Feds Side With A.G. Schneiderman On Indian Point, Reject Efforts To Have Severe Accident Analysis Ignored In Relicensing
Nuclear Regulatory Commission Upholds Landmark Ruling That Indian Point Cannot Be Relicensed Before Review Of Upgrades Completed
Latest Success In AG’s Work To Improve Nuclear Regulation & Enforcement
NEW YORK – Attorney General Eric T. Schneiderman today announced a significant federal ruling in ongoing efforts to improve Indian Point’s accident preparedness, and ensure the protection of public health and the environment of the surrounding region. The Nuclear Regulatory Commission (NRC) rejected a move by Entergy, Indian Point’s owner, to reverse a landmark Atomic Safety and Licensing Board decision ordering the completion of legally-required analyses of the facility's severe accident mitigation measures before it can be relicensed. Attorney General Schneiderman’s office won that ruling in July.
“It is a significant victory that the Nuclear Regulatory Commission firmly rejected an effort by Indian Point's owner to reverse a landmark federal ruling -- won by my office -- that the facility cannot be relicensed until legally-required analyses of its ability to control severe accidents are completed. Indian Point must follow regulations to protect the public and control the effects of a potentially severe nuclear accident,” said Attorney General Schneiderman. “While Entergy might prefer to treat severe accidents as impossibilities, the millions of people who live and work near Indian Point rightfully expect more. My office will continue to take every action necessary to ensure Indian Point complies with all applicable laws and regulations, and that the surrounding communities are protected.”
As part of the relicensing proceeding, nuclear power plants are required to identify the environmental impacts that could be caused by a severe accident and provide analyses of measures that facilities could take to protect the public if one were to occur. In its environmental review, Entergy identified numerous such measures at Indian Point Units 2 and 3, including flood protection and auxiliary power improvements.
In the context of Indian Point's relicensing, the Attorney General's office argued that the NRC has the obligation to require Entergy to complete analyses of cost-beneficial measures, or to require that the measures be adopted - consistent with NRC’s own regulations, as well as those of the National Environmental Policy Act, and the Administrative Procedure Act.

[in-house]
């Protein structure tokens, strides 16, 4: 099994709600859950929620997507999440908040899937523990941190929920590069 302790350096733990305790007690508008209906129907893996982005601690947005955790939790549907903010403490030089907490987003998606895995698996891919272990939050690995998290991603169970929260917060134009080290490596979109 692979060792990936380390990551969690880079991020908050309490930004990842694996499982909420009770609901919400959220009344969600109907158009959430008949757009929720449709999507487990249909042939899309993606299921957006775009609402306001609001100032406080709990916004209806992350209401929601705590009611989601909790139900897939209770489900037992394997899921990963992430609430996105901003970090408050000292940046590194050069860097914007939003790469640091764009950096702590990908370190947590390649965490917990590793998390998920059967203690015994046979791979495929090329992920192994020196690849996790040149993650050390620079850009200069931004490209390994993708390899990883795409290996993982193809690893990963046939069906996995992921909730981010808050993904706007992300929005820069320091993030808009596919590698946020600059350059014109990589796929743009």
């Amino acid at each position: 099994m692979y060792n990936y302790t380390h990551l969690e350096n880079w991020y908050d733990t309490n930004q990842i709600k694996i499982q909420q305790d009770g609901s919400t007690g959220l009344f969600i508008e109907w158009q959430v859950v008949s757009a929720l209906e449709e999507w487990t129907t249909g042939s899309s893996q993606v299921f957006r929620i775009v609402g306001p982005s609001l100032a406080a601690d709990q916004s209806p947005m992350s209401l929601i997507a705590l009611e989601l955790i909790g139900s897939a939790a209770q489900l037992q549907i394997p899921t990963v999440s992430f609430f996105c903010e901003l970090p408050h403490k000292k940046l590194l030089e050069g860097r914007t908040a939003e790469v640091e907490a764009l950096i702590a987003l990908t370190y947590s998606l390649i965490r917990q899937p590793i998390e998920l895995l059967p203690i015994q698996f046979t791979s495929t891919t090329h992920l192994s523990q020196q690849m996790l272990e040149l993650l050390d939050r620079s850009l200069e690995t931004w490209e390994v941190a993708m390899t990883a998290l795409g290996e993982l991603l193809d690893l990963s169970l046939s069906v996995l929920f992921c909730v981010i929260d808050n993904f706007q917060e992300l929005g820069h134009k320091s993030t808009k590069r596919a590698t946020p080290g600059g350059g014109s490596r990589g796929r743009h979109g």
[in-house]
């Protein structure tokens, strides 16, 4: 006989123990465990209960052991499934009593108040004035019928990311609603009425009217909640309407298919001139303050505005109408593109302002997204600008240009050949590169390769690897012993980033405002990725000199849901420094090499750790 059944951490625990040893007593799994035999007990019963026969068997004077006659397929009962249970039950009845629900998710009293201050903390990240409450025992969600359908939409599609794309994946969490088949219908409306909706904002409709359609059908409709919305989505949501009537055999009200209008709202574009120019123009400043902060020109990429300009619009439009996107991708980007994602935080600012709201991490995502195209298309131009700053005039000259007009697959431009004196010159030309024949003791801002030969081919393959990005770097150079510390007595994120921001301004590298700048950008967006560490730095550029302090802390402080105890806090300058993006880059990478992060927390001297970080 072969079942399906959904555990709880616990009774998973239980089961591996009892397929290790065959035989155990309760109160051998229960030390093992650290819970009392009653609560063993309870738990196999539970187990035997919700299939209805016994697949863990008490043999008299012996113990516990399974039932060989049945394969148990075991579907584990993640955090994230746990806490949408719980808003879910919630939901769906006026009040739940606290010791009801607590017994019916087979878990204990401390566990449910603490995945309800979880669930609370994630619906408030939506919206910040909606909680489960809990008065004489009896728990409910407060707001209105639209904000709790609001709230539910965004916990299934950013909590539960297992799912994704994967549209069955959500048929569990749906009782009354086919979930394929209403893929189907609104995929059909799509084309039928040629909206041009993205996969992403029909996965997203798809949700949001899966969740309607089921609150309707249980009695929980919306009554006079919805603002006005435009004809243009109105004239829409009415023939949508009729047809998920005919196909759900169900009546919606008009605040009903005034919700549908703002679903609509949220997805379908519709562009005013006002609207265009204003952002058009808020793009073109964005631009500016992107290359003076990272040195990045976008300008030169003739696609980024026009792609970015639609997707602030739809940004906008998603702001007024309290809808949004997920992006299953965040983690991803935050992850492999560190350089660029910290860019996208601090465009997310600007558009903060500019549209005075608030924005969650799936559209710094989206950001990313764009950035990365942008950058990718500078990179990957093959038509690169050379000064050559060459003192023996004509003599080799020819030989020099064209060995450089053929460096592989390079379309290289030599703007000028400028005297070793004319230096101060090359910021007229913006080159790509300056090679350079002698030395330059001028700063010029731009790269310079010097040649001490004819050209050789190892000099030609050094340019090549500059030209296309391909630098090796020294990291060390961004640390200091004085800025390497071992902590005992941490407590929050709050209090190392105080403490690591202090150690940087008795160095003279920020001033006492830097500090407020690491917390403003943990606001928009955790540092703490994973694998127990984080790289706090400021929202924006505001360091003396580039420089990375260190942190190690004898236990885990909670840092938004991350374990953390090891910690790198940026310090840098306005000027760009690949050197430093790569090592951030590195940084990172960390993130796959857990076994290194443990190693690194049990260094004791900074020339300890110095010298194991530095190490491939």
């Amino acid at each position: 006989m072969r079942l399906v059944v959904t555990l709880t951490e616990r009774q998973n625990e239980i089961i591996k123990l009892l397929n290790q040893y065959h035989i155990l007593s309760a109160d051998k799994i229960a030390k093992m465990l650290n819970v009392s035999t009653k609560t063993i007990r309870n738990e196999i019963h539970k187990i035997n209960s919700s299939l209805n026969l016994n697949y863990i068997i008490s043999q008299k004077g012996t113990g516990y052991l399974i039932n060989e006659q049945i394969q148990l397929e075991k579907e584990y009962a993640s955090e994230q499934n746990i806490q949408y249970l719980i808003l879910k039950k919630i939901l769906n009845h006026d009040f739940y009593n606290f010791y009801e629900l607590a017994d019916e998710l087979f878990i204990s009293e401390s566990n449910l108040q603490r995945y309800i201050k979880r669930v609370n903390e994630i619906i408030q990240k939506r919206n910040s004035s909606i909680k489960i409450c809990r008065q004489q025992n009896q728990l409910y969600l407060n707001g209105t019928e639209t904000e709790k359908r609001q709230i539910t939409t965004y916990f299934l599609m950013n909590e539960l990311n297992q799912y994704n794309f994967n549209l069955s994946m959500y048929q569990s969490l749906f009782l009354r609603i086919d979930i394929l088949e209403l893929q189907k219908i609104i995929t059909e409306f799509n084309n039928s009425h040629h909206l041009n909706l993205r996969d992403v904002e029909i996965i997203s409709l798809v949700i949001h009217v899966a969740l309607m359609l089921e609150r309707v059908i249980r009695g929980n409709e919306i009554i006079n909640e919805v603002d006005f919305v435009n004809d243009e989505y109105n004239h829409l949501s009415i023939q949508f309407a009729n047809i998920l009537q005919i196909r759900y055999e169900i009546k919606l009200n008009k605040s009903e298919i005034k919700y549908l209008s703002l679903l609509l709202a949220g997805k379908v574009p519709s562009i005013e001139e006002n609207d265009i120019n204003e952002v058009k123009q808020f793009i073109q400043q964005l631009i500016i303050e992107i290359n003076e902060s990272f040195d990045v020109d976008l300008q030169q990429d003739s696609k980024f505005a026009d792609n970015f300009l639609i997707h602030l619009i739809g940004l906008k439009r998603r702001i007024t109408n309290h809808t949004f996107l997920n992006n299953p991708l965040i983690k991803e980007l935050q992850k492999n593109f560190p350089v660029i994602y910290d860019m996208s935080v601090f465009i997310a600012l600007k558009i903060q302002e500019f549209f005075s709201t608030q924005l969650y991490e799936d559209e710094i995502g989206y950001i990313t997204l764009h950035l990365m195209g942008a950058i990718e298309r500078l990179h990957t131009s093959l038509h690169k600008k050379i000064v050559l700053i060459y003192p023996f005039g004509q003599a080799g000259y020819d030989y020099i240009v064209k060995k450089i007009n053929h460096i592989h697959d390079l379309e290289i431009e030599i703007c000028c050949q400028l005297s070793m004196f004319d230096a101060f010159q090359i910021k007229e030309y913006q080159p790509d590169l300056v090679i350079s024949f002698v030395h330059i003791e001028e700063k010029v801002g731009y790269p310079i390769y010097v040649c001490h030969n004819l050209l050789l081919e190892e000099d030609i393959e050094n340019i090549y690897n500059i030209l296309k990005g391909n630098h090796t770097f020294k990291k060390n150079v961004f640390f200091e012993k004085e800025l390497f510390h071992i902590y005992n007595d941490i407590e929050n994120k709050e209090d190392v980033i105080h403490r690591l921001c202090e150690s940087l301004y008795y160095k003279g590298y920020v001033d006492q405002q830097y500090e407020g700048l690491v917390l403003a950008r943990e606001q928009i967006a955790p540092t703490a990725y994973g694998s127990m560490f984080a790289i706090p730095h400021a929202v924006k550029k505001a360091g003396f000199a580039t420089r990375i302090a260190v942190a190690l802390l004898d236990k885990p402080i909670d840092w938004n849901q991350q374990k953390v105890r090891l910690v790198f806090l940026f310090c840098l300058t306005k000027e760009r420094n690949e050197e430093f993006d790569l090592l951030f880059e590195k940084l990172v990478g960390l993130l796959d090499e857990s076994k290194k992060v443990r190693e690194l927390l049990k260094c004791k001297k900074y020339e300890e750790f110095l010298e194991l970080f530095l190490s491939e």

On July 15, the Atomic Safety and Licensing Board (ASLB) issued a decision, agreeing with Attorney General Schneiderman that Indian Point cannot be relicensed without completing the legally-required analyses of its severe accident mitigation measures. NRC must require Indian Point’s owner, Entergy, to either adopt cost-effective upgrades that would improve responses and control the impact of a severe accident, or provide a compelling reason why it will not do so.
Entergy appealed the ASLB's decision to the NRC and today's decision denies that appeal.
Attorney General Schneiderman has taken multiple actions to improve regulations and safety at Indian Point, and that could impact plants nationwide. In February, he sued the NRC for authorizing the storage of radioactive waste at nuclear power facilities for at least 60 years after they close – without first conducting the necessary environmental, public health and safety studies. The lawsuit was filed just one month before spent fuel threatened emergency response efforts at the Fukushima nuclear facility in Japan.
Recently, Schneiderman joined a petition urging the NRC to reexamine operating limitations at the aging Indian Point reactors and lower the reactors’ operating temperatures to increase safety and reduce the risk of meltdown in the event of an accident. The Attorney General has also called upon the NRC to undertake a comprehensive, transparent and fair review of seismic risk before completing the Indian Point relicensing proceeding.
The initiative is being handled by Assistant Attorneys General John Sipos, Janice Dean, Lisa Feiner and Adam Dobson of the Attorney General’s Environmental Protection Bureau under the supervision of Bureau Chief for Environmental Protection Lemuel M. Srolovic and Executive Deputy Attorney General for Social Justice Janet Sabel.